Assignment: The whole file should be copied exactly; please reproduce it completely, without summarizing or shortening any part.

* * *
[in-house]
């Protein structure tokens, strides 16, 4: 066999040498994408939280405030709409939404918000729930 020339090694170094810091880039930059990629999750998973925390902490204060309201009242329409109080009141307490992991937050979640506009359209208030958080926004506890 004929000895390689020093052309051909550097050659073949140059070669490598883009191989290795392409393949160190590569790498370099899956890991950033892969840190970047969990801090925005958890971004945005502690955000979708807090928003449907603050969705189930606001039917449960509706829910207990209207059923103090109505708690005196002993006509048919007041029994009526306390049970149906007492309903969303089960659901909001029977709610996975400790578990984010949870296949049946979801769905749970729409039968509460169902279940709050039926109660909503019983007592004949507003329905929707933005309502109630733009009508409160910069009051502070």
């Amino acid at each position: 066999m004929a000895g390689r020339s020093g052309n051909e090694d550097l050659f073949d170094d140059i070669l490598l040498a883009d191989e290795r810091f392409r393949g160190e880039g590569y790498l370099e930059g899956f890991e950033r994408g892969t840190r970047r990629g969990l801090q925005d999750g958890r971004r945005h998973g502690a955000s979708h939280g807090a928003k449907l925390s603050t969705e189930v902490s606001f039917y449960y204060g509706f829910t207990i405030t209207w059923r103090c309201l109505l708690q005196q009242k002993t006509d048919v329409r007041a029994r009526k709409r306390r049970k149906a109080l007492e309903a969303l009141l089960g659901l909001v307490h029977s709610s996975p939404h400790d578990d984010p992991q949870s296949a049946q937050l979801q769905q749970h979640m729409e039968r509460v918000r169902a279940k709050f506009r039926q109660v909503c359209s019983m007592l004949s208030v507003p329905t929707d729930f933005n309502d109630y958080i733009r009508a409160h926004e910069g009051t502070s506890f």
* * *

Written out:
[in-house]
């Protein structure tokens, strides 16, 4: 066999040498994408939280405030709409939404918000729930 020339090694170094810091880039930059990629999750998973925390902490204060309201009242329409109080009141307490992991937050979640506009359209208030958080926004506890 004929000895390689020093052309051909550097050659073949140059070669490598883009191989290795392409393949160190590569790498370099899956890991950033892969840190970047969990801090925005958890971004945005502690955000979708807090928003449907603050969705189930606001039917449960509706829910207990209207059923103090109505708690005196002993006509048919007041029994009526306390049970149906007492309903969303089960659901909001029977709610996975400790578990984010949870296949049946979801769905749970729409039968509460169902279940709050039926109660909503019983007592004949507003329905929707933005309502109630733009009508409160910069009051502070």
């Amino acid at each position: 066999m004929a000895g390689r020339s020093g052309n051909e090694d550097l050659f073949d170094d140059i070669l490598l040498a883009d191989e290795r810091f392409r393949g160190e880039g590569y790498l370099e930059g899956f890991e950033r994408g892969t840190r970047r990629g969990l801090q925005d999750g958890r971004r945005h998973g502690a955000s979708h939280g807090a928003k449907l925390s603050t969705e189930v902490s606001f039917y449960y204060g509706f829910t207990i405030t209207w059923r103090c309201l109505l708690q005196q009242k002993t006509d048919v329409r007041a029994r009526k709409r306390r049970k149906a109080l007492e309903a969303l009141l089960g659901l909001v307490h029977s709610s996975p939404h400790d578990d984010p992991q949870s296949a049946q937050l979801q769905q749970h979640m729409e039968r509460v918000r169902a279940k709050f506009r039926q109660v909503c359209s019983m007592l004949s208030v507003p329905t929707d729930f933005n309502d109630y958080i733009r009508a409160h926004e910069g009051t502070s506890f």